An Easy Way to Grout Stone Cobbles

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An Easy Way to Grout Stone Cobbles

Stone cobbles are one of the most beautiful materials to use in paving. Done right, they have a European elegance and robustness that is hard to match.

Cobbles come in a variety of materials, including granite, porphyry, and even concrete. If they are at least 60 mm thick and grouted with gravel, sand, bitumen or mortar, they can be placed on sand foundations. For best results they should be glued to concrete slabs and this article discusses this process.

Cobbles can either be purchased as individual stones or glued into a pattern on a pre-existing grid base. A mesh backing allows for faster laying although they are not always accurate and, if glued to a raised concrete surface, the mesh prevents good glue contact between stone and concrete and is not recommended for vehicular traffic. There is no problem using mats on flat surfaces.

Once the stones are cemented, grouting can begin the next day. Grout can be a simple sand/cement mixture with oxide added for color if desired, or premixed colored grout. Premixed grout is more expensive but less labor intensive and more consistent in color and hardness.


Conventionally the grout is spread in 10 mm intervals using a rubber squeegee or by hand and cleaned with a sponge and water when the grout is partially cured. This is a very slow and tedious process in large areas such as driveways. Granite cobbles have a rough surface that is difficult to wipe clean and easily absorbs cement, which can leave stains. They can then be cleaned with hydrochloric acid but this takes a long time and risks staining the grout.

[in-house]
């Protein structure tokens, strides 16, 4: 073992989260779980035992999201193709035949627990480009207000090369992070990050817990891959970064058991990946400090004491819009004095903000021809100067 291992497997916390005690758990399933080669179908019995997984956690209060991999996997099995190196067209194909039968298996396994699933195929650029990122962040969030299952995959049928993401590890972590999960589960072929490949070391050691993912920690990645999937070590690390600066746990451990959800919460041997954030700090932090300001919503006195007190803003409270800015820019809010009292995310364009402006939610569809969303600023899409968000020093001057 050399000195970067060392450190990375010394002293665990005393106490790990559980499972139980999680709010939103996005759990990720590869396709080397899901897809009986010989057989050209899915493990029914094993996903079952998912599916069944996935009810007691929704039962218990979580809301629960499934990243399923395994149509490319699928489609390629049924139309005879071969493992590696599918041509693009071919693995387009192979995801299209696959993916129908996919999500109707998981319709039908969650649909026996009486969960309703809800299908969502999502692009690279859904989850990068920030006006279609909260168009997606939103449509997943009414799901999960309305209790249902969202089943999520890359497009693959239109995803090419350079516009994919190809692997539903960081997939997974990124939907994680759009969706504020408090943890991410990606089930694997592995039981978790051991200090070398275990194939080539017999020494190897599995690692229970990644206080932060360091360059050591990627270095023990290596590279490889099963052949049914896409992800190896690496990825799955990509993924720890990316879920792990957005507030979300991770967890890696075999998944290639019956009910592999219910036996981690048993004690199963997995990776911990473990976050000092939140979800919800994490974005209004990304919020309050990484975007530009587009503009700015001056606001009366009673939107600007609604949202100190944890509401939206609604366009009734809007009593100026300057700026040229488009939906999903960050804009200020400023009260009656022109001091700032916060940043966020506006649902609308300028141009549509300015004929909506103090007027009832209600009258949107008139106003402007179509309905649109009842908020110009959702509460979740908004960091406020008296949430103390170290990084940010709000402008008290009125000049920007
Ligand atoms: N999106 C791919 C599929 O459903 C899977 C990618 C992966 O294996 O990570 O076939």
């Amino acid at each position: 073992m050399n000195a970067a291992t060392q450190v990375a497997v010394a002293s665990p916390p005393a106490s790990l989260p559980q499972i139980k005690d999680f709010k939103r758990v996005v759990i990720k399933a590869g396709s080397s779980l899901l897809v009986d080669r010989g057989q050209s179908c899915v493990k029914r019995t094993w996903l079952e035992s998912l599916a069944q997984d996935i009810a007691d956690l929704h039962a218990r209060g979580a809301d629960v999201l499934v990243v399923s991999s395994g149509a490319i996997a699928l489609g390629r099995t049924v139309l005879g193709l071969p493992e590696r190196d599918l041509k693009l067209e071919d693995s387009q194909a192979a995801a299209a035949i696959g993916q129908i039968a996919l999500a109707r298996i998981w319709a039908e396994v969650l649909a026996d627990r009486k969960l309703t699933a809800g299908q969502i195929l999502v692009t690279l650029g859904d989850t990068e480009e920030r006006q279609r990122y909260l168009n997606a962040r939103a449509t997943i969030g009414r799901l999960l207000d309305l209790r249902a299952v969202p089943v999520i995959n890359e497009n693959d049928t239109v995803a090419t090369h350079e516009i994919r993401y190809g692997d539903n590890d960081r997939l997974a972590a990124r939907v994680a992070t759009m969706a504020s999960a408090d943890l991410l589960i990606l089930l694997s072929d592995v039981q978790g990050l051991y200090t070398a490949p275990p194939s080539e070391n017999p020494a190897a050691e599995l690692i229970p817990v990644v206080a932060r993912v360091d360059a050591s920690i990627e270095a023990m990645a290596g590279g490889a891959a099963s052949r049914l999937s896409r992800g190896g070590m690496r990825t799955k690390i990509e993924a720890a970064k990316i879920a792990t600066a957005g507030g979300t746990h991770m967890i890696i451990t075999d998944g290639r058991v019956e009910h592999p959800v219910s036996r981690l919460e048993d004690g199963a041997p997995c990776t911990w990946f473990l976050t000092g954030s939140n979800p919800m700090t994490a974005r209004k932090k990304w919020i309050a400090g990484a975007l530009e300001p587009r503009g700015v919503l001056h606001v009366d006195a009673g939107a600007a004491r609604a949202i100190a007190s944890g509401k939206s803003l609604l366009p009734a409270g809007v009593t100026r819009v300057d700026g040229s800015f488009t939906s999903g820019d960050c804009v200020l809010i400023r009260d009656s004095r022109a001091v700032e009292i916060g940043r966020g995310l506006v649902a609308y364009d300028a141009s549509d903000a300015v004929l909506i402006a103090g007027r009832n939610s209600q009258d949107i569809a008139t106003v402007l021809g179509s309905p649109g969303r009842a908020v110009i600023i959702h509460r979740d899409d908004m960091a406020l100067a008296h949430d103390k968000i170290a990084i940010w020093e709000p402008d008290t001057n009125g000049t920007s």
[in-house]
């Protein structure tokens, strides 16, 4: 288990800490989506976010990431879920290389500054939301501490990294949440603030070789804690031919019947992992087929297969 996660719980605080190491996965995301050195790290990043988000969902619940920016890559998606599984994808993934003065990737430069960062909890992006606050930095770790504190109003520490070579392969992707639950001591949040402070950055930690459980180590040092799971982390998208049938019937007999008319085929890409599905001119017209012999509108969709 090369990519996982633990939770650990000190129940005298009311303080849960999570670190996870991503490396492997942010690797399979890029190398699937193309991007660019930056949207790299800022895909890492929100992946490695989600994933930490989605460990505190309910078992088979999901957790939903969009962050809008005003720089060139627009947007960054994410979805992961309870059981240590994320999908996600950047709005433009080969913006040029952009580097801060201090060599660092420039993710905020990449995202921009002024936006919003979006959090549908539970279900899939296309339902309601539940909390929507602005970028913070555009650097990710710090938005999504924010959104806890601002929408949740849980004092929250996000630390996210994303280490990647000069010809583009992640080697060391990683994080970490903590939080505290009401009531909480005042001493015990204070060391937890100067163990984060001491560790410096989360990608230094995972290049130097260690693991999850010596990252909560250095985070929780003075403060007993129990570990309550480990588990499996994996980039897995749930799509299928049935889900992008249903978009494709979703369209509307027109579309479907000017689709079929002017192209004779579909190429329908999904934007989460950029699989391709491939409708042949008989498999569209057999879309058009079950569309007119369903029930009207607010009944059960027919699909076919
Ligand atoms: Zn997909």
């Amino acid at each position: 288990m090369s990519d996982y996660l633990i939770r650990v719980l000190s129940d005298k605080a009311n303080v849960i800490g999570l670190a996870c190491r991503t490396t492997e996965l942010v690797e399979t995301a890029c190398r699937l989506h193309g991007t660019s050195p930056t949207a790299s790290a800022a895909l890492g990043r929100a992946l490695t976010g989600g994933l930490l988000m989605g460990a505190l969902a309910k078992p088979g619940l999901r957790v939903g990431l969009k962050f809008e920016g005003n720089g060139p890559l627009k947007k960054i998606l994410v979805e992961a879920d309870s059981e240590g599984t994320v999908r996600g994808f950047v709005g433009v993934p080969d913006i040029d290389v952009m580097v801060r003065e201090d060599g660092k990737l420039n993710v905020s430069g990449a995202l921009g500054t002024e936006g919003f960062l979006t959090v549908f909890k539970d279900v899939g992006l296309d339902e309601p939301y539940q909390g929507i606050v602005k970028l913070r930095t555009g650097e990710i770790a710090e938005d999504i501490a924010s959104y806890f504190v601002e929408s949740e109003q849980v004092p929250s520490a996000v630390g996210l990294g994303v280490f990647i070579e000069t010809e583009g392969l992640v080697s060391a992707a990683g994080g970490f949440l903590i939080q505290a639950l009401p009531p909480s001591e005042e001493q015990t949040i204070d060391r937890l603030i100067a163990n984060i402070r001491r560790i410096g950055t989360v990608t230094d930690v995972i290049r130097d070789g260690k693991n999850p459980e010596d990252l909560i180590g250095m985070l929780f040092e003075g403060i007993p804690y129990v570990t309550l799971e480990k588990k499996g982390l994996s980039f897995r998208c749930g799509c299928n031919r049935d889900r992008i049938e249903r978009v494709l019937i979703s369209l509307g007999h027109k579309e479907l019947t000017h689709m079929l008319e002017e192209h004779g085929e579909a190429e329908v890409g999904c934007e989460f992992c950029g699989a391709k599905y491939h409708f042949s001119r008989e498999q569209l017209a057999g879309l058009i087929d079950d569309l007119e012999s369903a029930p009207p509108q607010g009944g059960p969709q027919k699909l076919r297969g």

Alternatively, the stone can be sealed before grouting with a good quality penetrating stone sealant. This will prevent stains. However, as the cobbles must be clean and dry before sealing, this is not always practical on large jobs.


Faced with these problems, I was convinced that if I could use an extrusion method like a large grouting gun to force the mortar into the gaps, I could significantly reduce the time on this part of the project.

On some inspection ‘The Pointmaster’ is a very simple device consisting of a PVC cylinder with a replaceable, stainless steel nozzle and a hand plunger. The Pointmaster was designed primarily to show off old brickwork, but it proved to be a magical tool for cobble grouting.

Using premixed mortar, fill the cylinder. Place the nozzle at a distance and slowly squeeze the grout, taking care not to spill any. Getting a smooth flow takes some practice (and a strong back).

If you fill the gap close to the top, allow the mortar to set for about 3 hours. The stone can be smoothed down as much as you want it to stand tall. I use different sized bolts or even sticks to smooth it out. It is a simple and satisfying process and gives excellent results.


1.Don’t try to smooth the mortar too quickly or it will be slow and messy. Do not leave the set until the next day or it will be too difficult to work with. What is best if you grout in the morning and let it set and smooth in the afternoon.

2. While they are noisy and annoying, a leaf blower is the best thing for cleaning the gaps between stones before grouting and for removing debris after smoothing the grout down.

Happy grouting!

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